“The investors are now part of the business, and now they feel that it’s their brewery, which was the most important thing about investing today,” says Marvin Bowe, co-owner of Swedesboro Brewing Company.



co-founder Marvin Bowe in the Swedesboro Brewing Company taproom

Fitness Studios


It’s no secret that the coronavirus pandemic has changed the fitness industry forever, as people have shifted to at-home workouts, either self-guided or using online fitness studios. Also, there has been more of a trend towards a holistic approach to fitness, with gyms incorporating ideas of mental health into their curriculum of physical health classes.


We’ve noticed quite a few gyms that had built up an online following throughout the pandemic are starting to also integrate an in-person aspect to their business model. One such gym is Triangle Foundry in Pittsburgh. Owner Karyna grew her virtual cycling and yoga business to over 20 classes a week, and then decided to open up a physical space in 2021. To fund this, she raised $15,300 from 28 investors.


As gyms grow and adapt, they’re increasingly becoming a potential place to invest in, whether they’re operating online or in person, or both! People are always looking for ways to be healthy, after all, so demand for gyms isn’t going anywhere.


Green Small Businesses


Investing in green businesses is definitely a trend in more traditional forms of investing, looking at large clean energy firms or corporations that have a triple bottom line when it comes to their sustainability program, but you can also invest in small businesses in your community that are environmentally friendly!


Have you noticed the trend of zero-waste refill shops popping up in region after region? As consumers want to reduce their plastic use and use products that are good for their bodies and the environment, demand for these kinds of shops are growing. Little Spark Refill Shop in Cleveland is just one example. In only a few months after opening, owner Rachel Regula was ready to expand to a second location, and she crowdfunded $65,950 from 59 investors to do it!


There are many other green businesses that crowdfund through Honeycomb, from small farms like Blackberry Meadows Farm to tech platforms that support farmers like Harvie, who crowdfunded $236,635 to expand their distribution and marketing efforts.



employee at Harvie boxes a CSA order

Reasons to Invest in Main Street


Still not convinced? Man, you’re a tough sell! Just kidding, this is a good sign - it means you’re a discerning investor who’s trying to learn what you can about this kind of an investment opportunity. At a high level, investing in small businesses has many benefits beyond the potential of a return. Here’s what we mean:


You’re investing a little, and getting a lot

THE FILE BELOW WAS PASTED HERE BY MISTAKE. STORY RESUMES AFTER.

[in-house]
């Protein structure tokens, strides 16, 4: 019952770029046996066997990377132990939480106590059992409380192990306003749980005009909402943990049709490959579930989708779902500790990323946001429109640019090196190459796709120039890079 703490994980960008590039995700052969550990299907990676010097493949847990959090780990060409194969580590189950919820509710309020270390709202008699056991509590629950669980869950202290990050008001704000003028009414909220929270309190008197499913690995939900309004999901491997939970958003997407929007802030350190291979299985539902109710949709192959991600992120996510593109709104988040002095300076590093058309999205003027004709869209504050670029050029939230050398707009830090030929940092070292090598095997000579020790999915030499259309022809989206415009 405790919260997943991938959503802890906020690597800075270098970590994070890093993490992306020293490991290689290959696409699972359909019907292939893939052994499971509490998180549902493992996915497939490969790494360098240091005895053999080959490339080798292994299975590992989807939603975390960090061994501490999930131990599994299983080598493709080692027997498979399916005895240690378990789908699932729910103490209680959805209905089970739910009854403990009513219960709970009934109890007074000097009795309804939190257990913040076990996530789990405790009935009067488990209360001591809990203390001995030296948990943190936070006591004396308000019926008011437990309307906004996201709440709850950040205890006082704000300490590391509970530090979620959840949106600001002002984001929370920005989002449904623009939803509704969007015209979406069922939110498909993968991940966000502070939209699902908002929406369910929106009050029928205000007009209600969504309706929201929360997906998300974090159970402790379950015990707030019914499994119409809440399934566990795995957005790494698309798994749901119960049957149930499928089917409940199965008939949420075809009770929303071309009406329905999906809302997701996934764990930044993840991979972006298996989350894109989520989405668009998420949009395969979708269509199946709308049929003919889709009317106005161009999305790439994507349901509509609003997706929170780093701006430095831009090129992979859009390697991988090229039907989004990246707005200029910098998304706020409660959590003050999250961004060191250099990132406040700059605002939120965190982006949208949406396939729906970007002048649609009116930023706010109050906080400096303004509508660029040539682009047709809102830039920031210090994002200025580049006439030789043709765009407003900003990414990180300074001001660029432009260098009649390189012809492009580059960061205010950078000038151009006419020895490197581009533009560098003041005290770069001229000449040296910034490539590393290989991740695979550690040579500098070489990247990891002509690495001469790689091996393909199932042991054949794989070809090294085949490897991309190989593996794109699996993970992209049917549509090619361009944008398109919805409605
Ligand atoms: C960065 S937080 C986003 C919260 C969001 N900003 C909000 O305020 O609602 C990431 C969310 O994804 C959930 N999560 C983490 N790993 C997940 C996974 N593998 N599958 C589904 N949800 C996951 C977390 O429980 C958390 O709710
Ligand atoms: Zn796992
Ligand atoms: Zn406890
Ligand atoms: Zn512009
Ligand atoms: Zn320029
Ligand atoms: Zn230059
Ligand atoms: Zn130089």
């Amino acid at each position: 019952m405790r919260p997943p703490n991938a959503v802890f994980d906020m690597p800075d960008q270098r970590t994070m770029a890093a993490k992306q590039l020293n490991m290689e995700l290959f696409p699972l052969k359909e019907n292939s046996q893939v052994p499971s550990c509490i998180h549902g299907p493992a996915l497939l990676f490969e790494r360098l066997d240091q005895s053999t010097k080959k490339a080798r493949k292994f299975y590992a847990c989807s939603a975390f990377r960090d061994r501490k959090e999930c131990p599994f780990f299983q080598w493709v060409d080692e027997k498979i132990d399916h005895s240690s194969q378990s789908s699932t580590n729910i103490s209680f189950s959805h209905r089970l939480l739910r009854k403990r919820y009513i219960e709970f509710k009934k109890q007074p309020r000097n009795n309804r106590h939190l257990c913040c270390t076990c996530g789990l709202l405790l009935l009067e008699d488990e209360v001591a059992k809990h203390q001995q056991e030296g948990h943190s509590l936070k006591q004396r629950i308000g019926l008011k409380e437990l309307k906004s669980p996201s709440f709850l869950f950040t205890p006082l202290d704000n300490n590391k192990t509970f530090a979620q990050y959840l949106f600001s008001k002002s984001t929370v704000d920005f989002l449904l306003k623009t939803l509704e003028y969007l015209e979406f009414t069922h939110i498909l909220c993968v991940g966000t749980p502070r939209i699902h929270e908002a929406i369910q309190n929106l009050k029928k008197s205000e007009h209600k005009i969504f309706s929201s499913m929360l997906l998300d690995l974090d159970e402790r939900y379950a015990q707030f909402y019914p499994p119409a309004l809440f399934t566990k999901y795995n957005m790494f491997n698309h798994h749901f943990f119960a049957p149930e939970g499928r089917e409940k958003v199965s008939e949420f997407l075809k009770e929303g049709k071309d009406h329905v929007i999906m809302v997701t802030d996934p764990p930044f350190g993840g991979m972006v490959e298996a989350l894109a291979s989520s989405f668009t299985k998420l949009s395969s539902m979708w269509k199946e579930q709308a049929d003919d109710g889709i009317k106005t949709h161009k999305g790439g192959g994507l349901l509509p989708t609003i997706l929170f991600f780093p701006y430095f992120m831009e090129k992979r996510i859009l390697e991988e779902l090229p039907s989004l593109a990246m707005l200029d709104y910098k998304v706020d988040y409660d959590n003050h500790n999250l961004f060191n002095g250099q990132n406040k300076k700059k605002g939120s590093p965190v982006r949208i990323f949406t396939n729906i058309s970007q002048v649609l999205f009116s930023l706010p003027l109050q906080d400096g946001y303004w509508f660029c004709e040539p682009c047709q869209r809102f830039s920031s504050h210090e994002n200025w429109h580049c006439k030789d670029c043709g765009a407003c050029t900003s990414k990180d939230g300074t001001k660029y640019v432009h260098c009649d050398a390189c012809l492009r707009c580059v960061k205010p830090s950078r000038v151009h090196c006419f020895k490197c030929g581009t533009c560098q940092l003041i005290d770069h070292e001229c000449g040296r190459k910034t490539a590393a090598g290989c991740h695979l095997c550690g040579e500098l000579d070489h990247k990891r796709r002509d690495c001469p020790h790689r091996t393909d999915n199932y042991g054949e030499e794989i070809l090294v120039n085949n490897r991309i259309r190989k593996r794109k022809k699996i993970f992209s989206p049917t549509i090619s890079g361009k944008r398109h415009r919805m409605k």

First of all, you’re probably wondering about the numbers. By investing in Honeycomb campaigns, you could potentially earn from 5-12% interest on your investment in a local small business.* Honeycomb also has an 83% success rate on our campaigns, and if a campaign you invest in doesn’t reach completion, you get your money back.


Also, all of our businesses are vetted and undergo a credit analysis and background check, so we do our best to offer up investment opportunities that are reliable.


Besides all that, you have the opportunity to form a deeper relationship with those businesses in your community you love by investing in them. Often, businesses that crowdfund with Honeycomb keep in touch with investors and invite them to special occasions and opportunities as thanks for investing.


You’re investing in a person, not a corporation


Investing in a small business means that you’re putting your money into someone with a business to run and a family to take care of, not some faceless corporation. You’re helping someone realize their dream of running a restaurant, brewery, fitness studio, or whatever the case may be. Also, by extension you’re helping them pay for college for their kids, or build a better quality of life for themselves, all while building your own wealth in the process. What’s more rewarding than that?


Are you ready to start your small business investing journey?


Now is a great time to do it! Small Business Saturday is coming up, and we’ve got some special plans to introduce growing small businesses with investors like you!


Get signed up and get started investing in small businesses in your neighborhood today!



* This statement assumes the offering is successful, securities are sold, and repays as expected through maturity. This is a financial investment and there is no guarantee of a return; small business lending is risky and investors could lose part or all of their investment.